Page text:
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South Africa is a highly multilingual society and recognises 11 official languages and hosts many more spoken varieties within its borders. In this respect, South Africa is typical of our world of complex translocal communities characterised by a linguistic dispensation where multilingualism is the norm. Here, individuals in the global community no longer engage single languages to communicate or think and construct their identities, but instead, they use sets of languages.

According to Aronin and Singleton in the International Journal of Multilingualism, just about “every facet of human life depends on multilingual arrangements and multilingual individuals”. At the same time, multilingual arrangements are in flux and continually being reorganised, and multilingual individuals form a diverse body of speakers. In times of social transformation, language debates on the significance and use of varieties in multilingual contexts take on added importance. 

The languages that are used officially affect people’s chances of participation in state power structures, as well as their access to government agencies and services. Importantly, multilingual sets of resources are unequally distributed and used in ways that transform and reproduce social structures and relations of power. Policies that acknowledge the importance of local, indigenous languages are therefore essential in the politics of broad popular participation in a programme of social reconstruction. We approach the study of multilingualism from a range of perspectives, exploring its implications for education and service provision, its role in literacy, including media, as well as how to formulate a politics of language around multilingual realities.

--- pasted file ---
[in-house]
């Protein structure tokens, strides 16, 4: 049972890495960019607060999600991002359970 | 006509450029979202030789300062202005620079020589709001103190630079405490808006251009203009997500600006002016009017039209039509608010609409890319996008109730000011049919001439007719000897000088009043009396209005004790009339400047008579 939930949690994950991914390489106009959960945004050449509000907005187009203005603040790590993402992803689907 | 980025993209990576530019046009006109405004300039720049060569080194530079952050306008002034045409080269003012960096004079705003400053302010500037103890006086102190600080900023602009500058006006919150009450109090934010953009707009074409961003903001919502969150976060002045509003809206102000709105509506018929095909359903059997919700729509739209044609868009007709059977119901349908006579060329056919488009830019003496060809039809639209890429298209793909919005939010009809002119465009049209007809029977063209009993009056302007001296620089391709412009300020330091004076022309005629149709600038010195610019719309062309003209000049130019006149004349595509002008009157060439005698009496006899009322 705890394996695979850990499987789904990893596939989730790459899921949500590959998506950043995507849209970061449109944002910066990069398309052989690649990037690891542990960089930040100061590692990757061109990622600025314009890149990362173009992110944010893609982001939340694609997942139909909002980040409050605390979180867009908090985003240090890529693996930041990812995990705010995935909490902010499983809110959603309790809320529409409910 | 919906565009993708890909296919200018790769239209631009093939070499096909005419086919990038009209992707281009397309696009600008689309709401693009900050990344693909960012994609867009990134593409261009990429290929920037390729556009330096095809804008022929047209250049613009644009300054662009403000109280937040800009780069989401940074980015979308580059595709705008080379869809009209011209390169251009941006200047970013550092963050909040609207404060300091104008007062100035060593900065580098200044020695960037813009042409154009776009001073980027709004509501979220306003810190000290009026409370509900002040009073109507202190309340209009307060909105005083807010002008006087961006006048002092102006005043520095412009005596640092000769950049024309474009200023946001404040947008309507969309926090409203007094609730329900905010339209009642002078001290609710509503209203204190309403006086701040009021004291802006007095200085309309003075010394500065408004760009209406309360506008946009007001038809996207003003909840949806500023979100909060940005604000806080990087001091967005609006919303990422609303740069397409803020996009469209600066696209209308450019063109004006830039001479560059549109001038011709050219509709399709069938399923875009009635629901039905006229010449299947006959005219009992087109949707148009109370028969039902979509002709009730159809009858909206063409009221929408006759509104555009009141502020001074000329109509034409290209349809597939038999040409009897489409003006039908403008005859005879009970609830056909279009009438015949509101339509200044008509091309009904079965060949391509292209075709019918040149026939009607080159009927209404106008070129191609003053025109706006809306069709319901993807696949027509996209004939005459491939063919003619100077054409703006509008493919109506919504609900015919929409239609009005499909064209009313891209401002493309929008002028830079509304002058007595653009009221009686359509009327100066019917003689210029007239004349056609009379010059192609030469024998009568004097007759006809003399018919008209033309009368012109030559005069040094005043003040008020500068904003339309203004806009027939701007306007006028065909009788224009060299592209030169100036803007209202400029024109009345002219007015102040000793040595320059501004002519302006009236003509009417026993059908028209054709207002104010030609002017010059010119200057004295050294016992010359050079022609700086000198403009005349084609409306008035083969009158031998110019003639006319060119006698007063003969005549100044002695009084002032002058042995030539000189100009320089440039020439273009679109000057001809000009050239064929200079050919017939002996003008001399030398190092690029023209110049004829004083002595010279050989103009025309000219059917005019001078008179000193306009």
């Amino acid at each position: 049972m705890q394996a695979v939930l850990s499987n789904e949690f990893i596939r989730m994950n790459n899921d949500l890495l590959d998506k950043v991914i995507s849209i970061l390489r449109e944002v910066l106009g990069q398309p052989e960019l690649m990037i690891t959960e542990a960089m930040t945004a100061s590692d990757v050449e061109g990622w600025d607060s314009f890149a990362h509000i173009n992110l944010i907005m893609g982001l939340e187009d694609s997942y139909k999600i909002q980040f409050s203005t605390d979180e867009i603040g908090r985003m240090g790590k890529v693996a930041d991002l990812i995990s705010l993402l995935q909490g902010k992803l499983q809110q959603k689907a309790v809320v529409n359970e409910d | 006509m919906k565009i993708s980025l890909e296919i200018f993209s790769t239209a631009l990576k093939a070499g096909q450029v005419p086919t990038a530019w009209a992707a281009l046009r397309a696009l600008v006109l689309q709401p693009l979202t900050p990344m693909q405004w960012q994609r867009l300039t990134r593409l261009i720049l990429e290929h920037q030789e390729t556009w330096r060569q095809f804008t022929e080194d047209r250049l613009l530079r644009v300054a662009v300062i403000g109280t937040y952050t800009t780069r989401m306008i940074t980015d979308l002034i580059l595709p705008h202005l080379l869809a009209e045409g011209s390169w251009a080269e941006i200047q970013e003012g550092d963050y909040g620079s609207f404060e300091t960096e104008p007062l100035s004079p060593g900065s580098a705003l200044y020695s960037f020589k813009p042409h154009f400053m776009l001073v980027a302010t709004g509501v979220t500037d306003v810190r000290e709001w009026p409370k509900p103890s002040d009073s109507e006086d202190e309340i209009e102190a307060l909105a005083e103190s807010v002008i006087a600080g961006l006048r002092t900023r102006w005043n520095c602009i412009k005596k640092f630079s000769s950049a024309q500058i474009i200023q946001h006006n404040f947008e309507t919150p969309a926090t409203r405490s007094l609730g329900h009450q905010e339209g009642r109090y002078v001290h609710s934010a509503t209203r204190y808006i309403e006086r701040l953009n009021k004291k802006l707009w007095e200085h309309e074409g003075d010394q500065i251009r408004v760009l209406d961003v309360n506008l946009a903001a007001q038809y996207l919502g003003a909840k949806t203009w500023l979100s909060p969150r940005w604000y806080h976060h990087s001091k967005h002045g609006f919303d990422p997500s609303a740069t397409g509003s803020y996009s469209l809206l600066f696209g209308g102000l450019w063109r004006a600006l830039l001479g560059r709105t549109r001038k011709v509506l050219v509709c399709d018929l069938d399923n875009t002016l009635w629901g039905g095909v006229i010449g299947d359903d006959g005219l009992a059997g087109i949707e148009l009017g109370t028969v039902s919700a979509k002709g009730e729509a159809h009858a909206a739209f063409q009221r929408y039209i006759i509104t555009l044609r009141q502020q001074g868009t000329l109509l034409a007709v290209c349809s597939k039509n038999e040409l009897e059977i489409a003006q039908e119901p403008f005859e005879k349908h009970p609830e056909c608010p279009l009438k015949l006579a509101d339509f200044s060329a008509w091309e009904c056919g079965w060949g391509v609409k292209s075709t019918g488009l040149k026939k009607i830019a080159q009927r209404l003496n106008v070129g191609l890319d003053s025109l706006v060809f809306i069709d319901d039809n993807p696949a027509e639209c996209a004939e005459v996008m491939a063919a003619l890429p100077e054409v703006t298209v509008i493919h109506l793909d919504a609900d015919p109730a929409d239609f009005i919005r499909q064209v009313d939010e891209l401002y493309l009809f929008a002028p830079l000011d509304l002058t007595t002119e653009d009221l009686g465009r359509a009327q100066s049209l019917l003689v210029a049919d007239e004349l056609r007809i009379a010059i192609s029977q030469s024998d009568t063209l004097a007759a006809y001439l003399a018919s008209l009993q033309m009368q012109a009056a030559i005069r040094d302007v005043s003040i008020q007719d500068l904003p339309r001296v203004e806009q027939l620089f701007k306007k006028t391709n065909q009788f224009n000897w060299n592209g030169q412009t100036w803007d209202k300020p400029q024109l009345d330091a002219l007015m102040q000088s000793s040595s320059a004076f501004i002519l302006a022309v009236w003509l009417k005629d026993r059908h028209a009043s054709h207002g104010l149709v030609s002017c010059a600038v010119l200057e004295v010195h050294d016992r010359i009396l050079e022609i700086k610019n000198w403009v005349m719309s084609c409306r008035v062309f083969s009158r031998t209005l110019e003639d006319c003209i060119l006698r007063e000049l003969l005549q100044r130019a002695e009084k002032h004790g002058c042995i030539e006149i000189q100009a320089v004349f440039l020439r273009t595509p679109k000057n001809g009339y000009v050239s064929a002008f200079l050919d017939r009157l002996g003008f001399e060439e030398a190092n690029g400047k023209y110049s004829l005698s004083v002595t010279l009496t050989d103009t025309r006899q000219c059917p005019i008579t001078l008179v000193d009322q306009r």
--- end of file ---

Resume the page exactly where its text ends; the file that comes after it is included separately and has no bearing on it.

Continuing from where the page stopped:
The Department of Linguistics brings together experts from its various fields and sub-disciplines to address the questions that arise when we seek to understand the role of multilingualism as a resource for participatory linguistic citizenship. Prime among these approaches is Systemic Functional Linguistics and Critical Discourse Analysis.  

The Department aspires to live up to what could be expected of African academia in times of social transformation, namely a serious engagement with diversity on a day-to-day basis, an acute awareness of the importance of history in understanding multilingual dynamics, social relevance and critical engagement with discourses of change and development. To achieve this aspiration, the Department hosts monthly special seminars facilitating discussions with national and international scholars on theoretical and empirical issues around the areas of strength expressed above. Also, senior staff pursue several research projects, with limited scholarships available for postgraduate study. On occasion, the UWC’s Arts and Humanities Faculty advertises postgraduate and post-doctoral scholarships.   

Mission Statement

The Department of Linguistics, Language, and Communication at the University of the Western Cape is dedicated to a socially responsible study of language within a framework of social transformation, individual and group empowerment, citizenship, and voice. In this, the Department is heir to a proud tradition at the University of the Western Cape of putting research and teaching at the service of the local community and its striving for equitable transformation.